Two pitchers with heavily decorated resumes.
The first, CC Sabathia, has more of a track record and is completing his 10th full season in the Majors.
The second, Tim Lincecum, affectionately known as “The Freak,” is in his fourth season, and has two Cy Young Awards.
However, both are known as workhorses, the proverbial baseball term that gives revered status to those pitchers who miss very few starts to injury and normally throw 200-plus innings per season.
Based upon their sizes, both Sabathia and Lincecum are on the opposite ends of the spectrum of pitchers you would consider workhorses.
CC is a hulky 6’7″ 290-pound behemoth, while Lincecum stands 5’11” and 170 pounds. Yes, even though Tiny Tim appears more slight, he is listed at 170.
Both have thrown a lot of innings in their careers. Sabathia has averaged 31 starts and 210 innings during his first nine full seasons, while Lincecum has averaged 32 starts and 226 innings in his only two full seasons.
In today’s game, those are huge amounts of innings…but somewhere Steve Carlton is laughing.
Both pitchers are headed for similar (if not higher) numbers this year. CC has made 20 starts and Lincecum 19, with both having double-digit wins once again.
Interestingly enough, Sabathia is the only active MLB pitcher who has double-digit wins and a winning record in each season of his career.
But with the similarities between the two pitchers (team workhorse aces) and their differences (body type), which hurler is the more likely pitcher to eventually break down?
I don’t think either one will break down anytime soon. Both have pretty good pitching mechanics. Their arm actions are great, putting less stress on their elbows and shoulders.
But history does provide a glimpse of those types of pitchers who have long careers, and they are not usually the slight of build guys.
There have been 70 pitchers in baseball history who have thrown 3500-plus innings. The leader, of course, is Cy Young, with a ridiculous 7,356 innings. It doesn’t matter what era you are pitching in, that is a preposterous amount of innings.
So, of all these 70 pitchers, only eight are of the recent era. They are Greg Maddux, Roger Clemens, Tom Glavine, Randy Johnson, Jamie Moyer, Dennis Martinez, Jack Morris, and Mike Mussina.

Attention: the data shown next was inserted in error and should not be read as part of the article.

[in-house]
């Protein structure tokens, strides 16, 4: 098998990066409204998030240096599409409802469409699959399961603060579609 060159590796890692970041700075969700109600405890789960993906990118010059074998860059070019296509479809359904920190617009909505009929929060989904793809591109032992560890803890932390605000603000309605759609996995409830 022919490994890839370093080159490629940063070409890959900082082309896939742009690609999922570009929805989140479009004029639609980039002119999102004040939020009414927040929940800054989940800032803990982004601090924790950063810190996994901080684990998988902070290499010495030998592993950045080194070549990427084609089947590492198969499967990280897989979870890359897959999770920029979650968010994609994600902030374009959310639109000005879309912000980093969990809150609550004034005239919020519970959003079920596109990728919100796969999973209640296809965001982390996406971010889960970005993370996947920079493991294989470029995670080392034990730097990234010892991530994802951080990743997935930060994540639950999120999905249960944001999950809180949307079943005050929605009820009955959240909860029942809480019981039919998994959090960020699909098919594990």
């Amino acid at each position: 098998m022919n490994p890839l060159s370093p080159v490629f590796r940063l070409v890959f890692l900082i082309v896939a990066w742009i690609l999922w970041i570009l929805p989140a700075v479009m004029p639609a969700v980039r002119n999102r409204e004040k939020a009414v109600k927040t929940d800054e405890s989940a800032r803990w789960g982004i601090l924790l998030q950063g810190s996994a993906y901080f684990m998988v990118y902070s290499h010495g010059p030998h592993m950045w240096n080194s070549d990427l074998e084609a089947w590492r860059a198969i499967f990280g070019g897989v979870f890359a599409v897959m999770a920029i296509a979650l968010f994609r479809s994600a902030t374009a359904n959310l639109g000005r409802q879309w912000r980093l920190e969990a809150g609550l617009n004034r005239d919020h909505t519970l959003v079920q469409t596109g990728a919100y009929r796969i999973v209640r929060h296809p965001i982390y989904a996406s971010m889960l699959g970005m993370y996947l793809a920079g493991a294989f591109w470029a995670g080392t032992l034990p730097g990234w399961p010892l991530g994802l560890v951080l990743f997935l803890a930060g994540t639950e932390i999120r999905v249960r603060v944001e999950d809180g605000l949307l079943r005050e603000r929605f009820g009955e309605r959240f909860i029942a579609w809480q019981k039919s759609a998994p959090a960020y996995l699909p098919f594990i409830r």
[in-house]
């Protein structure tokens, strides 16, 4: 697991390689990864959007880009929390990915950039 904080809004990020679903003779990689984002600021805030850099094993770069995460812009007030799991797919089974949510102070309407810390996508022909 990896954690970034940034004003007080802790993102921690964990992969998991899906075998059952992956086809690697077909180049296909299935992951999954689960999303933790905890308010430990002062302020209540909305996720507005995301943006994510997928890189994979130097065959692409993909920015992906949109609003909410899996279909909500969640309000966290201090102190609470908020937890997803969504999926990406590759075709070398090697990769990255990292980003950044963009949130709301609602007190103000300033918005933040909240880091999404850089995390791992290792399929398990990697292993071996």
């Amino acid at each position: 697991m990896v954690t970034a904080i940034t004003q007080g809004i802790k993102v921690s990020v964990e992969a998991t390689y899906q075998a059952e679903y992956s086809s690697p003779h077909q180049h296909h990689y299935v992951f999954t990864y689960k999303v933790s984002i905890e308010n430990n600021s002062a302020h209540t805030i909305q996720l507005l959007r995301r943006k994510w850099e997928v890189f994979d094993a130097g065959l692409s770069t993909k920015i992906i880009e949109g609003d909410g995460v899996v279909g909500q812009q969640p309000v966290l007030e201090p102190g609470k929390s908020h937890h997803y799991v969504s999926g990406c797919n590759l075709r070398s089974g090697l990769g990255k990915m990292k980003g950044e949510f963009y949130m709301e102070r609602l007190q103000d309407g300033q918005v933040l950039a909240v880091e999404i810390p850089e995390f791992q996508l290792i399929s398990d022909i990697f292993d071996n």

All of the other 62 pitchers played the bulk of their careers before the 1980s.
Almost all of these 70 pitchers were six feet tall or bigger. Ten were under six feet tall, and all but one played before the 20th century, when pitchers threw with less velocity but more often during a season.
The only pitcher under six feet tall who pitched in the modern era was Whitey Ford, who tipped the scales at a robust 5’10”, 178 pounds.
But Ford was a soft-tossing left-handed pitcher who would pepper the corners with moderate fastballs, change ups, and cut pitches (literally). Similar to Glavine, minus the cut balls.
There are not many smallish built pitchers who throw many innings, especially hard-throwing slight of build pitchers like Lincecum. Even Pedro Martinez and his lengthy career, has thrown only 2,827 innings, and he is similar in size to Lincecum with the same velocity.
Martinez, who had tremendous pitching mechanics, ended up having rotator cuff surgery in 2006. His rotator cuff issues began back in 2001 (at age 29) when he missed a good chunk of that year to the injured shoulder.
Lincecum is now 26 years old, but at the same age, Pedro had thrown about 300 more innings than Lincecum will throw this season.
Sabathia, as of this writing, has thrown 2,027 innings. That is good for 404th place all time. At his current rate, CC will move into the 360th-place range.
He has a workhorse frame, and even with the seven postseason series (and 61 more innings), Sabathia looks as strong as the day he broke into the Majors.
With his slight build, Lincecum should not compile as long a Major League career as Sabathia. He may not break down for major arm surgery like Pedro, but I would not bet against it.
History shows us smaller guys do not last as long or throw as many innings as bigger guys.
But both smaller and bigger guys end up getting surgery. That is the nature of the beast with pitchers.
They say pitchers’ careers are made with their legs, and the arms are just along for the ride. When the legs get tired, the arm gets tired, and that is when injuries occur.
That is why a Major League pitcher who is throwing around 120 pitches can still throw more if his legs are strong, but a guy can be wiped out after 90 if his legs are weak.
From the looks of both pitchers, it appears Sabathia’s legs have a bunch more strength than Lincecum’s.
For that reason, his size, and the longer history of sustained work with no ill effects, I believe CC Sabathia will have the longer career, logging many more innings than “The Freak.”